Initial inspection of county kinship care patterns revealed one overarching finding: not only are formal and informal kinship care distributed unevenly across places within these four states, as we might have expected, but the practice of kinship foster care is almost exclusively limited to the primary urban areas in most of these states.(14) This is most clearly the case in New York, where over 95 percent of all kinship foster care placements involve children from New York City. In Illinois, the use of kinship foster care is also highly localized, with 69 percent of the state's formal kinship placements in Chicago. Although Cook County, including Chicago, had over 6,800 kinship foster cases in 1990, the county with the next-largest frequency was St. Clair County (East St. Louis, IL) with only 213 cases.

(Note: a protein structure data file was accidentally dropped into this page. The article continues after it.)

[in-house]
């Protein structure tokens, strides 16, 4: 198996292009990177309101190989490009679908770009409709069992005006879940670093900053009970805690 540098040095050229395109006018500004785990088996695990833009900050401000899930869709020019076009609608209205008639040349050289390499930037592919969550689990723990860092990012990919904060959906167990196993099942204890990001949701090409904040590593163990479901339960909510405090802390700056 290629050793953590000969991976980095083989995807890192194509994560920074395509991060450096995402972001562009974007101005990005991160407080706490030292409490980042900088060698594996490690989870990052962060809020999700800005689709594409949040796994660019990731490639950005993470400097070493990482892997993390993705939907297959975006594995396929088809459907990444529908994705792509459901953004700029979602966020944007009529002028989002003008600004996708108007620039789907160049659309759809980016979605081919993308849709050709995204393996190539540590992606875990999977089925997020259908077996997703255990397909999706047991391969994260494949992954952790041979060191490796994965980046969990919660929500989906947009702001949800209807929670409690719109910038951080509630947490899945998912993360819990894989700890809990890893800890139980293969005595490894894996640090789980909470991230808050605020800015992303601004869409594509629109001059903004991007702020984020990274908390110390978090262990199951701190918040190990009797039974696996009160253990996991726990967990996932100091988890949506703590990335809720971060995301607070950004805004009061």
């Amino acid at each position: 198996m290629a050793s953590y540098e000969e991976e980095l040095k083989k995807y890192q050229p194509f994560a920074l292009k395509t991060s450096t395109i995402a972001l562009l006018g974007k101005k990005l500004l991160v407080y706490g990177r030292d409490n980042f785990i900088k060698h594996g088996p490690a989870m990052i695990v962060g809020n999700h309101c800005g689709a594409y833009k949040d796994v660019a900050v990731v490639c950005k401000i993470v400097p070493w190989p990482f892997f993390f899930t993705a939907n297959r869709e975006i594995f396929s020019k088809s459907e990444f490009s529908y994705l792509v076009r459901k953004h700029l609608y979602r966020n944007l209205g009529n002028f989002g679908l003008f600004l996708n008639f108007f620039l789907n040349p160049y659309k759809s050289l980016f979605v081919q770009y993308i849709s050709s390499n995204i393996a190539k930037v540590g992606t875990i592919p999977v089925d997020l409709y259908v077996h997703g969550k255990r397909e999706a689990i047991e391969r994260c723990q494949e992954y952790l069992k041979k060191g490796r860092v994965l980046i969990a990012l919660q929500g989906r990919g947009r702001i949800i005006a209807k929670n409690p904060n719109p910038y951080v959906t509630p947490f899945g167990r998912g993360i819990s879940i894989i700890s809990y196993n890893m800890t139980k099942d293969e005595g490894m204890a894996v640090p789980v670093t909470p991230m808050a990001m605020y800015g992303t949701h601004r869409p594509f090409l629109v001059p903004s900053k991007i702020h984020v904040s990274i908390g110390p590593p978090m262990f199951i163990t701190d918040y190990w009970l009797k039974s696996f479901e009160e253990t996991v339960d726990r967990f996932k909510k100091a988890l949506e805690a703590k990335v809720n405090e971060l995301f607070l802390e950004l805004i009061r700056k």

Of the four states observed, the only one showing significant levels of kinship foster care in areas away from the primary urban place is California. Los Angeles County, containing 30 percent of the state's children, generates almost half (47 percent) of the kinship foster care placements. But, formal kinship care remains fairly common in a number of the other larger urban counties -- San Diego, Sacramento, Alameda (Oakland), and others. The prevalence of kinship foster care in this group of counties ranges from about one-half to two-thirds of the 6.1 per thousand level observed in Los Angeles. San Francisco County has the highest rate of kinship care prevalence in the state--at 11.8 children per thousand, it is almost double the rate in Los Angeles.